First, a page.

Use of Ligated Segments of Rabbit Small Intestine in Experimental Shigellosis1

H. G. Arm, T. M. Floyd, J. E. Faber, J. R. Hayes
1965 Journal of Bacteriology  
ARM, H. G. Use of ligated segments of rabbit small intestine in experimental shigellosis. J. Bacteriol. 89:803-809. 1965.-Inoculation of ligated segments of small intestine in living rabbits with broth cultures or resting-cell suspensions of recently isolated strains of Shigella caused distension of the segments by accumulation of exudate within 12 hr. Histological changes characteristic of an inflammatory response were similar to those of human bacillary dysentery. Tissue response and
more » ... sponse and accumulation of exudate preceded demonstrable increase in numbers of shigellae inoculated as 2 X 101i resting cells. Capability of shigellae to provoke intestinal response was not related to any particular serological group. The active principles concerned with eliciting intestinal response were associated only with preparations containing living organisms. Ability of recently isolated strains to elicit response diminished rapidly during culture on artificial media. The capability was preserved indefinitely by lyophilization soon after isolation from acute bacillary dysentery infections of man. Advantages of using shigellae recently isolated for investigating possible mechanisms of pathogenesis were indicated. During the summer months, the rabbit small intestine was refractory to the activity of shigellae, and positive responses were not observed. Use of ligated segments of rabbit small intestine qualified as an indicator of virulence for the rabbit; and, virulence for the rabbit showed a high degree of correlation with a short period of culture of shigellae on artificial media after isolation from human bacillary dysentery infections. 803 on May 9, 2020 by guest Downloaded from bacterial populations in each respective segment and uninoculated gaps adjacent to the segments 804 J. BACTERIOL. on May 9, 2020 by guest Downloaded from EXPERIMENTAL SHIGELLOSIS IN RABBITS were measured. Normal flora counts were deducted from the total bacterial count. RESULTS LITERATURE CITED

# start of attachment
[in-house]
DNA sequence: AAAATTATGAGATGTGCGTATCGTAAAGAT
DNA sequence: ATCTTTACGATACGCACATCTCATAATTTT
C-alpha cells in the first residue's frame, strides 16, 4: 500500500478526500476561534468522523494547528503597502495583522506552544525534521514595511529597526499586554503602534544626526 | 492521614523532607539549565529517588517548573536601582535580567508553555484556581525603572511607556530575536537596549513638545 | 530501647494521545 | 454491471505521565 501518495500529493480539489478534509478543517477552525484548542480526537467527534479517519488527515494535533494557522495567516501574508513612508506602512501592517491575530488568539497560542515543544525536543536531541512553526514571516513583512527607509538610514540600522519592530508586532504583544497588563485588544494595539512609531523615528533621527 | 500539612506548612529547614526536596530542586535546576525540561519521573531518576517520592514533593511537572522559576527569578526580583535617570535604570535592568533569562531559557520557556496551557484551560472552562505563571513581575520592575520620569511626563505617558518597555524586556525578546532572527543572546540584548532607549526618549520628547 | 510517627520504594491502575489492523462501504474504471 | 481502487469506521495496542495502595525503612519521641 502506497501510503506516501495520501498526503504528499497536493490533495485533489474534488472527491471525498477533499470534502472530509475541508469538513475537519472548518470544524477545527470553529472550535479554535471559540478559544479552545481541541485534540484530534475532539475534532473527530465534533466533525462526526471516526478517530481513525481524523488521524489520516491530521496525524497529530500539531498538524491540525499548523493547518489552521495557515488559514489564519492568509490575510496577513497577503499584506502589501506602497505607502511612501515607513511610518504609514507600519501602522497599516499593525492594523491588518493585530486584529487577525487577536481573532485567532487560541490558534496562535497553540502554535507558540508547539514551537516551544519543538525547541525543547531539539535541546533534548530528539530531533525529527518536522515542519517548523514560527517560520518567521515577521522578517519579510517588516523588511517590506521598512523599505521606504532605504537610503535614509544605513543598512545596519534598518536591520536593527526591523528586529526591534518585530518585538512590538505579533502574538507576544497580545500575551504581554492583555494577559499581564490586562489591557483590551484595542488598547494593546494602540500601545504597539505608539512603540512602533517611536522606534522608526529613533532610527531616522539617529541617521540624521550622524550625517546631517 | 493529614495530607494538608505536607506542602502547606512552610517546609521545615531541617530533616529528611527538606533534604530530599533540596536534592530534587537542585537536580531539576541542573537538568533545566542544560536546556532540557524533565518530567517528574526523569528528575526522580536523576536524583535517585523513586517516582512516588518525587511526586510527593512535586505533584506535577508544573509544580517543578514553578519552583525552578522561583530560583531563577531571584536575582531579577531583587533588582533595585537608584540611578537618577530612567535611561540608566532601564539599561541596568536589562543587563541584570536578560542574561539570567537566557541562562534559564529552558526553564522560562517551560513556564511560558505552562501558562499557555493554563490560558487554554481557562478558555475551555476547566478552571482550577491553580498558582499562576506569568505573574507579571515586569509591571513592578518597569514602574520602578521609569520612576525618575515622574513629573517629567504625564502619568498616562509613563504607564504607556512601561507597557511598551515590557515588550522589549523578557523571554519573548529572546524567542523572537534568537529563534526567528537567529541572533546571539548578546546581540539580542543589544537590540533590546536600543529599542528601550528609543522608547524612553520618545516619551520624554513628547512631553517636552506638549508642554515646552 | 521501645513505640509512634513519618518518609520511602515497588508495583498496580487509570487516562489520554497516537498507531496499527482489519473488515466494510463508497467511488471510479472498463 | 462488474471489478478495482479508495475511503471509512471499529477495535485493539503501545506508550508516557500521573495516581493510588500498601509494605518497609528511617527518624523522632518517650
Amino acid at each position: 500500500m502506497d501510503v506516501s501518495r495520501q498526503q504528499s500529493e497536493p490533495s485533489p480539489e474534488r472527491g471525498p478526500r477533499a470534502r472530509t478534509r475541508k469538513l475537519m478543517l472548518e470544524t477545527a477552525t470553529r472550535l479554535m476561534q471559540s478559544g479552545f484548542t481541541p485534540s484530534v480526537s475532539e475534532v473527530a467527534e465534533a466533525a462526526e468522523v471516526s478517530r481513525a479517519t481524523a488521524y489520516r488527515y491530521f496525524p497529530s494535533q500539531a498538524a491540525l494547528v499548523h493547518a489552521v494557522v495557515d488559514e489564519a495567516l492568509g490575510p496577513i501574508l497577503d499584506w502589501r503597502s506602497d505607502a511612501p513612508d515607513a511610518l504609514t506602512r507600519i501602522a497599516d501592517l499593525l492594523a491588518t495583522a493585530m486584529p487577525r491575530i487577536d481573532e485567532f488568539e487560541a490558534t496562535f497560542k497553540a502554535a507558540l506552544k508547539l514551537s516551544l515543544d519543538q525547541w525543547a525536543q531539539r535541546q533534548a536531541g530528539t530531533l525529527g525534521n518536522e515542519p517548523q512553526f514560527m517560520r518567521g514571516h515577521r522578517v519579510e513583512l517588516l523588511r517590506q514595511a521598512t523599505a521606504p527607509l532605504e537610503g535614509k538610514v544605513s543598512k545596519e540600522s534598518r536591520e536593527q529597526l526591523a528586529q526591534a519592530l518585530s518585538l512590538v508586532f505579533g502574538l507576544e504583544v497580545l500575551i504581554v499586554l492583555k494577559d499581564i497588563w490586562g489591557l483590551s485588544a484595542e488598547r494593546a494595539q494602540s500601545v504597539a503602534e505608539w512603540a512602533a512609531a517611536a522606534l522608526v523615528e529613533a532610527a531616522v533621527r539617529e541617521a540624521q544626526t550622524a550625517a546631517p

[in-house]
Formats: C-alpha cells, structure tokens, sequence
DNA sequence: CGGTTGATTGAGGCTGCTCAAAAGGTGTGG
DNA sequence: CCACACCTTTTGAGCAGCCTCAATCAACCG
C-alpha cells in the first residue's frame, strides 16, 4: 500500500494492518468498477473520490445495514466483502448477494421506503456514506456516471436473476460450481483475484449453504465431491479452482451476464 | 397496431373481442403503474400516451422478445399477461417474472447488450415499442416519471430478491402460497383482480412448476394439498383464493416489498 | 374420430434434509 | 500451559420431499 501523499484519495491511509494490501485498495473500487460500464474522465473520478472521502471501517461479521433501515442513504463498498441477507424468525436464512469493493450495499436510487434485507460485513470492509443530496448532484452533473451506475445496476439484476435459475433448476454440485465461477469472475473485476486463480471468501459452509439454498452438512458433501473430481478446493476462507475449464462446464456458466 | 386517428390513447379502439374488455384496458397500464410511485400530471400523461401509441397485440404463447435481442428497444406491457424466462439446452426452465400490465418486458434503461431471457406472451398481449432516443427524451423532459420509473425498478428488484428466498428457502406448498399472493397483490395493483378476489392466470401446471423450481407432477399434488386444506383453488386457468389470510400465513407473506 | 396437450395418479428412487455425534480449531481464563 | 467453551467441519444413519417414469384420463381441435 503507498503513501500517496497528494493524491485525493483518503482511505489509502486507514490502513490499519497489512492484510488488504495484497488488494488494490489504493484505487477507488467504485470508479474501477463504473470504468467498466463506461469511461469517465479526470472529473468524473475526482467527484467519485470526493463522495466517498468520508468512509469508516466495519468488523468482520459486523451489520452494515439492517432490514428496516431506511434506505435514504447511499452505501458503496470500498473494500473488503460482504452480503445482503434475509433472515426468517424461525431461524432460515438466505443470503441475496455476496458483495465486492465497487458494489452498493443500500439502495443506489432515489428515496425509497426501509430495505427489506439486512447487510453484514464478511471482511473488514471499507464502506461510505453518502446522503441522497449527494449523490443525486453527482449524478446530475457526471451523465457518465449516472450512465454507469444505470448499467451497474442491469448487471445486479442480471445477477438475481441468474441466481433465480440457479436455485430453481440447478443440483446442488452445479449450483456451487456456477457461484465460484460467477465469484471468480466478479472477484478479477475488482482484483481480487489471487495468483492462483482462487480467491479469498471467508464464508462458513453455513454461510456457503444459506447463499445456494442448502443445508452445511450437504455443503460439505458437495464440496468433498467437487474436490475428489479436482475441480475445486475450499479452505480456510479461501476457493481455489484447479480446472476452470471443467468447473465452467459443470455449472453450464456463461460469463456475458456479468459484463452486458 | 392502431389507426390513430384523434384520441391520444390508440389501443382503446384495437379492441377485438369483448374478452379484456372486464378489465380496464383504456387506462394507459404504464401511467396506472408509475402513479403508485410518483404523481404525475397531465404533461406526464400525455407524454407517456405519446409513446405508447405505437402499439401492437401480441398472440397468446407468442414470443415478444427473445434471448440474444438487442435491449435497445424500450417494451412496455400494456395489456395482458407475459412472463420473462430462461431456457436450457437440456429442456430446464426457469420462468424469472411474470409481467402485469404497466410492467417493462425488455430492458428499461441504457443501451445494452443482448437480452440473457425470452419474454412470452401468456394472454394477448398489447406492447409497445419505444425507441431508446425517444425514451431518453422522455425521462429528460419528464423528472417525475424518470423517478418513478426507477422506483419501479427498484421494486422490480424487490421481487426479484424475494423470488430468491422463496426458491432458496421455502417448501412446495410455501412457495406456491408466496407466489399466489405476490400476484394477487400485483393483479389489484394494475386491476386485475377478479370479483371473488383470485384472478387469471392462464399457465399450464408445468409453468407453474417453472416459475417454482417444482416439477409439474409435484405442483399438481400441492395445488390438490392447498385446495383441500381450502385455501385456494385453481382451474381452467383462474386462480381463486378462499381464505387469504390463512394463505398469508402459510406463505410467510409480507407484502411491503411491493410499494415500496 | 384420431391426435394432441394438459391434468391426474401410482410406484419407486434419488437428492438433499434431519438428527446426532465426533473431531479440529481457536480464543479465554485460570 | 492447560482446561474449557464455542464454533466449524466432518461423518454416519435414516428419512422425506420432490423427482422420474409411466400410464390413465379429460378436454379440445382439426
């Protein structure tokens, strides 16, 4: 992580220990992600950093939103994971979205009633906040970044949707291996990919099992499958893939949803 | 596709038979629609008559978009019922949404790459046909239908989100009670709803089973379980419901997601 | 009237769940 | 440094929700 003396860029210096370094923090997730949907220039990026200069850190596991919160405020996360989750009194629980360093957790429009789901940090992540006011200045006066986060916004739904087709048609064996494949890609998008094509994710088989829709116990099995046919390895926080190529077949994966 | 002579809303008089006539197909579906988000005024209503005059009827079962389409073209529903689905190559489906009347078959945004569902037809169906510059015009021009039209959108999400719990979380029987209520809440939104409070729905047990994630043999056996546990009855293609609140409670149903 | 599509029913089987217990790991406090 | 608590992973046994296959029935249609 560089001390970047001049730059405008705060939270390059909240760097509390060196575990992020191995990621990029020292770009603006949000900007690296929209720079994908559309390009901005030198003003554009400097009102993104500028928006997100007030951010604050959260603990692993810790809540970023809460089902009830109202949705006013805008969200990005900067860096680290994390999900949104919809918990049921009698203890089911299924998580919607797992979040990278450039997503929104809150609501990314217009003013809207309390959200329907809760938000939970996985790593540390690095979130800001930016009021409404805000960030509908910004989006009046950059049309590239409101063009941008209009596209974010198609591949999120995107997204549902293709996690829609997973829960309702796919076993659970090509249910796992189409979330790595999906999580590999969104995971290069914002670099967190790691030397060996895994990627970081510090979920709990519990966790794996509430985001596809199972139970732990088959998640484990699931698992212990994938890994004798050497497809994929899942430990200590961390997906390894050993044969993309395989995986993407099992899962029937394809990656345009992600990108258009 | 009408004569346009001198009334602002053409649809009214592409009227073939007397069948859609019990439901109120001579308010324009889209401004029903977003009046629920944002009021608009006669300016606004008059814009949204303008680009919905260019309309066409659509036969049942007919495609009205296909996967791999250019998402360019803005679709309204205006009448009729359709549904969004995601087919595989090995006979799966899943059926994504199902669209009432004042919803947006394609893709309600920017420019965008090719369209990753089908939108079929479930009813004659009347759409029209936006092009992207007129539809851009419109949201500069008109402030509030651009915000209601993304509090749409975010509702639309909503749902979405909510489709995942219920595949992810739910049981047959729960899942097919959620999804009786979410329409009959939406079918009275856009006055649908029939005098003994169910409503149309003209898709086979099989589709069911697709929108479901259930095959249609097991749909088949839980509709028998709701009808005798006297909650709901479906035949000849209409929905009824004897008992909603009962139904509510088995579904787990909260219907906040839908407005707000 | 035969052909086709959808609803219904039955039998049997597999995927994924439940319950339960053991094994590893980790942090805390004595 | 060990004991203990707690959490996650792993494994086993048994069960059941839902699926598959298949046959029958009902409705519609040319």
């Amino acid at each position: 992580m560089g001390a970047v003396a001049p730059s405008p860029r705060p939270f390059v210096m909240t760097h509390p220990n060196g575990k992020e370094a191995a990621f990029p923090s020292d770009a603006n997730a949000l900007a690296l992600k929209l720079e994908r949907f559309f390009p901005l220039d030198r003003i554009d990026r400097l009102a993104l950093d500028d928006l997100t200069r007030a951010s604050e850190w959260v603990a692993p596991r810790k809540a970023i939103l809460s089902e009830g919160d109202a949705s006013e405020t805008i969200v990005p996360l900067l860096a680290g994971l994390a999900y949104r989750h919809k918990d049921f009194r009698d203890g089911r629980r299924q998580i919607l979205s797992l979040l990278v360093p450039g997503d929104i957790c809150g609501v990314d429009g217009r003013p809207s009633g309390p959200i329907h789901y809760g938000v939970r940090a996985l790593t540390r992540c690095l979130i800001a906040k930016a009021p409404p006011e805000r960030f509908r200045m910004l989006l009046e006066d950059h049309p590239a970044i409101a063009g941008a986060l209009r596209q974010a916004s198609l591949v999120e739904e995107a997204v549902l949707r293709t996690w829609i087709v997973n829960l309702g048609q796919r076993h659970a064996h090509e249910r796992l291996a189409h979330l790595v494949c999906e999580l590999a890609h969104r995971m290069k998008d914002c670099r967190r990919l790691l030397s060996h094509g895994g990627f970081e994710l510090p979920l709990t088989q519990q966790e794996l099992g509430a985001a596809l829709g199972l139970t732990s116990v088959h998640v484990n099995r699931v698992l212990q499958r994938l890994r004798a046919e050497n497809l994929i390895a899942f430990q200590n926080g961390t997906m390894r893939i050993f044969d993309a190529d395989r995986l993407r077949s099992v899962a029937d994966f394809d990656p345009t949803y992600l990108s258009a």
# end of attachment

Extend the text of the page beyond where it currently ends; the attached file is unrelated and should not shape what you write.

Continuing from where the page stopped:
doi:10.1128/jb.89.3.803-809.1965 fatcat:4vft243hznb7tn56fcqvgzkkua